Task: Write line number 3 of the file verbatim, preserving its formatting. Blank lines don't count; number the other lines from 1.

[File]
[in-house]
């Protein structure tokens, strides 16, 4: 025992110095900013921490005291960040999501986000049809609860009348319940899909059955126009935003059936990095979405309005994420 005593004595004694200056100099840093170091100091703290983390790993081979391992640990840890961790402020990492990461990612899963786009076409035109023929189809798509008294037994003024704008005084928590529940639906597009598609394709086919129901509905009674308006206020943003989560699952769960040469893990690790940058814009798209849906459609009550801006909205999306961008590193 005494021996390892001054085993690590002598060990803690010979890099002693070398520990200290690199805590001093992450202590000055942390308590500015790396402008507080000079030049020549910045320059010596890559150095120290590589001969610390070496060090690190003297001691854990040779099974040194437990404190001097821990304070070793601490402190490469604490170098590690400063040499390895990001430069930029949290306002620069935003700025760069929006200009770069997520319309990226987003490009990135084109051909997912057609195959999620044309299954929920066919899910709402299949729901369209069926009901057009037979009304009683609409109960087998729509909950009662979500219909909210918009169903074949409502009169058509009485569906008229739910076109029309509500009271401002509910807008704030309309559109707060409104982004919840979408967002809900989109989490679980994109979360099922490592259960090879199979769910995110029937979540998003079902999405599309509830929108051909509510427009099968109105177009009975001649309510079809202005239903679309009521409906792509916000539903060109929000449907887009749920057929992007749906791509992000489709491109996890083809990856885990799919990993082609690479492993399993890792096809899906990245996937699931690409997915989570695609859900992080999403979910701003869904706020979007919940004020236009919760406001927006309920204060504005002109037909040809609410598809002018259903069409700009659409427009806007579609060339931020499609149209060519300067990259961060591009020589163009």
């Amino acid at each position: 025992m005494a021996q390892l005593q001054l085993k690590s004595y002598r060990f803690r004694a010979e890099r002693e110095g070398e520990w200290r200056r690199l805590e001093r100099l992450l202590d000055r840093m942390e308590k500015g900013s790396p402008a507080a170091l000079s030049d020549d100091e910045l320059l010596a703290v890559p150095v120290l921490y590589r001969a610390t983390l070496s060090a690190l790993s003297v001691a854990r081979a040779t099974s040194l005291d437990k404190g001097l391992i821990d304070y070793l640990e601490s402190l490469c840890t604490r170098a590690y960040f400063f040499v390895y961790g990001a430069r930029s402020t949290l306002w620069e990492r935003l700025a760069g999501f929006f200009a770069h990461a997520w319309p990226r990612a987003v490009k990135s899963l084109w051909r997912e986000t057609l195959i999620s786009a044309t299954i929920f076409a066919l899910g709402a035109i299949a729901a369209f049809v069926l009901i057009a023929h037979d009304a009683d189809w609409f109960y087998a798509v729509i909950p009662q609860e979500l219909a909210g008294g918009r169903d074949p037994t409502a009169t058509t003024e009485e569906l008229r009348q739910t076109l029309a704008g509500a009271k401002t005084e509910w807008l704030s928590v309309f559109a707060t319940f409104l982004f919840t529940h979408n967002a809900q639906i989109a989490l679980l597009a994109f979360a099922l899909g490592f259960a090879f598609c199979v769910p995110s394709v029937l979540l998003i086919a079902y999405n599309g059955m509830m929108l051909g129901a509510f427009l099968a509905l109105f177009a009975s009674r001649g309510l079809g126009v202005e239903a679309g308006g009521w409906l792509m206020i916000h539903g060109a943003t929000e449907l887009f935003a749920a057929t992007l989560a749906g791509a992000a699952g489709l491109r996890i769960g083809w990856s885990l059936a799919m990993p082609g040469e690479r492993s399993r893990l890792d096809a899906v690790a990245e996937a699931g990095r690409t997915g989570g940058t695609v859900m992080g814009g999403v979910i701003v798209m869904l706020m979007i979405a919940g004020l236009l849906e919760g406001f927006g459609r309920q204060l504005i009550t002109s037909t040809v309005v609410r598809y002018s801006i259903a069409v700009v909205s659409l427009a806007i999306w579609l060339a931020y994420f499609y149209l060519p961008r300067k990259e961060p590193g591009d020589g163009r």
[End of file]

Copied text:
């Amino acid at each position: 025992m005494a021996q390892l005593q001054l085993k690590s004595y002598r060990f803690r004694a010979e890099r002693e110095g070398e520990w200290r200056r690199l805590e001093r100099l992450l202590d000055r840093m942390e308590k500015g900013s790396p402008a507080a170091l000079s030049d020549d100091e910045l320059l010596a703290v890559p150095v120290l921490y590589r001969a610390t983390l070496s060090a690190l790993s003297v001691a854990r081979a040779t099974s040194l005291d437990k404190g001097l391992i821990d304070y070793l640990e601490s402190l490469c840890t604490r170098a590690y960040f400063f040499v390895y961790g990001a430069r930029s402020t949290l306002w620069e990492r935003l700025a760069g999501f929006f200009a770069h990461a997520w319309p990226r990612a987003v490009k990135s899963l084109w051909r997912e986000t057609l195959i999620s786009a044309t299954i929920f076409a066919l899910g709402a035109i299949a729901a369209f049809v069926l009901i057009a023929h037979d009304a009683d189809w609409f109960y087998a798509v729509i909950p009662q609860e979500l219909a909210g008294g918009r169903d074949p037994t409502a009169t058509t003024e009485e569906l008229r009348q739910t076109l029309a704008g509500a009271k401002t005084e509910w807008l704030s928590v309309f559109a707060t319940f409104l982004f919840t529940h979408n967002a809900q639906i989109a989490l679980l597009a994109f979360a099922l899909g490592f259960a090879f598609c199979v769910p995110s394709v029937l979540l998003i086919a079902y999405n599309g059955m509830m929108l051909g129901a509510f427009l099968a509905l109105f177009a009975s009674r001649g309510l079809g126009v202005e239903a679309g308006g009521w409906l792509m206020i916000h539903g060109a943003t929000e449907l887009f935003a749920a057929t992007l989560a749906g791509a992000a699952g489709l491109r996890i769960g083809w990856s885990l059936a799919m990993p082609g040469e690479r492993s399993r893990l890792d096809a899906v690790a990245e996937a699931g990095r690409t997915g989570g940058t695609v859900m992080g814009g999403v979910i701003v798209m869904l706020m979007i979405a919940g004020l236009l849906e919760g406001f927006g459609r309920q204060l504005i009550t002109s037909t040809v309005v609410r598809y002018s801006i259903a069409v700009v909205s659409l427009a806007i999306w579609l060339a931020y994420f499609y149209l060519p961008r300067k990259e961060p590193g591009d020589g163009r």